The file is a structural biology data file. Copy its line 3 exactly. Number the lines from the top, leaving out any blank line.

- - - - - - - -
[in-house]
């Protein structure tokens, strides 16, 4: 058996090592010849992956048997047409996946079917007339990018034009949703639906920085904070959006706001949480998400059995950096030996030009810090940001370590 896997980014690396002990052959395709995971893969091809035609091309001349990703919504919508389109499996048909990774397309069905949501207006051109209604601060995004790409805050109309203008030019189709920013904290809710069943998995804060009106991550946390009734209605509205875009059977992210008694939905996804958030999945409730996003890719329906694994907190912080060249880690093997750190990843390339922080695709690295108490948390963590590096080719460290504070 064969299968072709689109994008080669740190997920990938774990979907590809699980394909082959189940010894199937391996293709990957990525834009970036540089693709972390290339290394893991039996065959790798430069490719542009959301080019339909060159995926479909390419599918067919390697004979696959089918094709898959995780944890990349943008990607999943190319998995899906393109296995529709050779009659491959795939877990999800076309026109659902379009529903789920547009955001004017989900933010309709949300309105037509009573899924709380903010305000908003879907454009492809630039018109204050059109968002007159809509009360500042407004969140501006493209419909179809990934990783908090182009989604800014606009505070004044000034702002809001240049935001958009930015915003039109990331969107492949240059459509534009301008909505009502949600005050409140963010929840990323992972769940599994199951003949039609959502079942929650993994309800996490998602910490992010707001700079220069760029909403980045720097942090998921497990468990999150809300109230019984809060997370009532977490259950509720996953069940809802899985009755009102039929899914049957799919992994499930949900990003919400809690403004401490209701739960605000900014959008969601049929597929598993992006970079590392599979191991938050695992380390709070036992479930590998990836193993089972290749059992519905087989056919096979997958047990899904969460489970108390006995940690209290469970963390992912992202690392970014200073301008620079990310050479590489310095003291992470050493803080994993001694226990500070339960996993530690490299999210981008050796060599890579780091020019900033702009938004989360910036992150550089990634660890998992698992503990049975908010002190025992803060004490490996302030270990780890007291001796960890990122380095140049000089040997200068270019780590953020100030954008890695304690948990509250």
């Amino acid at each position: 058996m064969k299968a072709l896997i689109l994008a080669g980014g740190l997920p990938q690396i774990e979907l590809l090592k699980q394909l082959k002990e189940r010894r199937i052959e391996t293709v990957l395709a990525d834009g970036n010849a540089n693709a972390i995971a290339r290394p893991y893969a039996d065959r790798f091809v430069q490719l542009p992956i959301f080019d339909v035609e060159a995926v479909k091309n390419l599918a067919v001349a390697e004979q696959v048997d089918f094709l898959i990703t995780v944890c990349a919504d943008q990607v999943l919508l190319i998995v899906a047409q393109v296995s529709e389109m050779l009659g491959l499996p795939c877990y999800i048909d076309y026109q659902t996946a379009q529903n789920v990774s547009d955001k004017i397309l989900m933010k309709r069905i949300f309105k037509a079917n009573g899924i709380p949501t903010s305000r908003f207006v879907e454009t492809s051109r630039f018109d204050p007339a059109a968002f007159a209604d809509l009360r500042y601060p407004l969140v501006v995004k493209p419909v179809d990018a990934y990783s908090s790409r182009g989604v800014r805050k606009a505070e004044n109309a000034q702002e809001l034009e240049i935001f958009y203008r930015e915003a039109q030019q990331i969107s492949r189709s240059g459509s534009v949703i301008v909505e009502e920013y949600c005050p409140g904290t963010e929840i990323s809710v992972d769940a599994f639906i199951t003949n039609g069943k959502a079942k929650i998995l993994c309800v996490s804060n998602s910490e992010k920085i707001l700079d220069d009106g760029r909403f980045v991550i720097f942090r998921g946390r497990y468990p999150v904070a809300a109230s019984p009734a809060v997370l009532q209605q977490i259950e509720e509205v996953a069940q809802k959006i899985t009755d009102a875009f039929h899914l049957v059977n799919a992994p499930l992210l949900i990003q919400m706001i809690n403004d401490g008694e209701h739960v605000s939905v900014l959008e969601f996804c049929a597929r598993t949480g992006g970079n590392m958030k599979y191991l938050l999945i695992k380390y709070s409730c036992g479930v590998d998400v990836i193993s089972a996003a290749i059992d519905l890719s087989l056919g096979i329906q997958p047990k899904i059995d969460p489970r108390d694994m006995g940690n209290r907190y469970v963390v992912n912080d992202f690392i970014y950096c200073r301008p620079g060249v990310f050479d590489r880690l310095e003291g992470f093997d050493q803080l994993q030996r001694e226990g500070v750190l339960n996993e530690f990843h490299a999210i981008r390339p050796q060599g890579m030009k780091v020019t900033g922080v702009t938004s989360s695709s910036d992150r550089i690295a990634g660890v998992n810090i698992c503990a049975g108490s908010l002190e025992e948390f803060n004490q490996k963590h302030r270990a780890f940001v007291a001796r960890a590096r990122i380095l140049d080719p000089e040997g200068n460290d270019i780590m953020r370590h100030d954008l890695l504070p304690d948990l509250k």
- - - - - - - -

């Amino acid at each position: 058996m064969k299968a072709l896997i689109l994008a080669g980014g740190l997920p990938q690396i774990e979907l590809l090592k699980q394909l082959k002990e189940r010894r199937i052959e391996t293709v990957l395709a990525d834009g970036n010849a540089n693709a972390i995971a290339r290394p893991y893969a039996d065959r790798f091809v430069q490719l542009p992956i959301f080019d339909v035609e060159a995926v479909k091309n390419l599918a067919v001349a390697e004979q696959v048997d089918f094709l898959i990703t995780v944890c990349a919504d943008q990607v999943l919508l190319i998995v899906a047409q393109v296995s529709e389109m050779l009659g491959l499996p795939c877990y999800i048909d076309y026109q659902t996946a379009q529903n789920v990774s547009d955001k004017i397309l989900m933010k309709r069905i949300f309105k037509a079917n009573g899924i709380p949501t903010s305000r908003f207006v879907e454009t492809s051109r630039f018109d204050p007339a059109a968002f007159a209604d809509l009360r500042y601060p407004l969140v501006v995004k493209p419909v179809d990018a990934y990783s908090s790409r182009g989604v800014r805050k606009a505070e004044n109309a000034q702002e809001l034009e240049i935001f958009y203008r930015e915003a039109q030019q990331i969107s492949r189709s240059g459509s534009v949703i301008v909505e009502e920013y949600c005050p409140g904290t963010e929840i990323s809710v992972d769940a599994f639906i199951t003949n039609g069943k959502a079942k929650i998995l993994c309800v996490s804060n998602s910490e992010k920085i707001l700079d220069d009106g760029r909403f980045v991550i720097f942090r998921g946390r497990y468990p999150v904070a809300a109230s019984p009734a809060v997370l009532q209605q977490i259950e509720e509205v996953a069940q809802k959006i899985t009755d009102a875009f039929h899914l049957v059977n799919a992994p499930l992210l949900i990003q919400m706001i809690n403004d401490g008694e209701h739960v605000s939905v900014l959008e969601f996804c049929a597929r598993t949480g992006g970079n590392m958030k599979y191991l938050l999945i695992k380390y709070s409730c036992g479930v590998d998400v990836i193993s089972a996003a290749i059992d519905l890719s087989l056919g096979i329906q997958p047990k899904i059995d969460p489970r108390d694994m006995g940690n209290r907190y469970v963390v992912n912080d992202f690392i970014y950096c200073r301008p620079g060249v990310f050479d590489r880690l310095e003291g992470f093997d050493q803080l994993q030996r001694e226990g500070v750190l339960n996993e530690f990843h490299a999210i981008r390339p050796q060599g890579m030009k780091v020019t900033g922080v702009t938004s989360s695709s910036d992150r550089i690295a990634g660890v998992n810090i698992c503990a049975g108490s908010l002190e025992e948390f803060n004490q490996k963590h302030r270990a780890f940001v007291a001796r960890a590096r990122i380095l140049d080719p000089e040997g200068n460290d270019i780590m953020r370590h100030d954008l890695l504070p304690d948990l509250k």